However, second mortgage rates may still be lower than on other forms of unsecured credit such as a personal loan.

What are the pros and cons of a second charge mortgage?

Before taking out a second mortgage, consider the pros and cons of taking one out.

What are the benefits of taking out a second-charge mortgage?

  • You can keep your existing mortgage deal – which could be particularly valuable if either interest rates have gone up or your credit rating has gone down
  • You don’t have to pay early repayment charges or penalties to remortgage now
  • You don’t have to extend the term of your current mortgage deal
  • Secured loans tend to be easier to access than unsecured personal loans, particularly if you’re self-employed

What are the drawbacks of taking out a second-charge mortgage?

  • You could lose your home if you fall behind on the repayments – making a second mortgage a bad idea if you’re struggling financially
  • You’ll have to pay off both mortgages in full if you move house, which could leave you with very little deposit
  • You’ll generally pay a higher interest rate than on your first mortgage, which is why many people choose to remortgage instead.

What are the alternatives to a second charge mortgage?

The main alternatives to taking out a second mortgage on your home or property are:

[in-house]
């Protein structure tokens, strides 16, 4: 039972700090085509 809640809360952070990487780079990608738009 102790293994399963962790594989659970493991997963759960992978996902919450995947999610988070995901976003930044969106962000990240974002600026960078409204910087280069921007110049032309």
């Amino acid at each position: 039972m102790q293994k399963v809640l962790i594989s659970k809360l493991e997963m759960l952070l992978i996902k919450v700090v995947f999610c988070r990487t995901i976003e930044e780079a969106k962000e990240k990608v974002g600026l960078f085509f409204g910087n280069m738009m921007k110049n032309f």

How can I take out a second charge mortgage?

A number of UK banks and building societies offer second charge mortgages. To qualify, you’ll have to demonstrate how much equity (or capital) you have in your property, and that you can afford to meet the repayments on both mortgages.

Your existing mortgage lender must also approve any application for a second mortgage on your house or flat.

If you’re thinking of taking out a second mortgage, you can talk to an advisor at our partner Fluent, who can help you understand if a second-charge mortgage is right for you. They’ll help you find the right deal for you, whether it’s for a second-charge mortgage or a remortgage.

Give their friendly staff a call on 0800 009 3342.

How long does a second charge mortgage take?

Taking out a second mortgage on your house or flat is usually a lot quicker than securing a first mortgage – some lenders even claim they can clear your funds in a matter of days. In most cases, you should have the money within three to four weeks.

When comparing second charge mortgage deals, remember to always look at the total cost, including any fees. You should also check for early repayment charges.

Can I get a mortgage on a second property?

You can get a second mortgage to pay for another property if you can prove you can afford the repayments. If you want to keep the property for personal use you’ll need a second home mortgage, and if you plan to rent it out you’ll need a buy-to-let mortgage.

With a second home mortgage, you’ll have to show your household income is high enough to afford the repayments on both it and your original mortgage. With a buy-to-let mortgage, you’ll usually have to show the rent will be 25% or 30% higher than the mortgage repayments.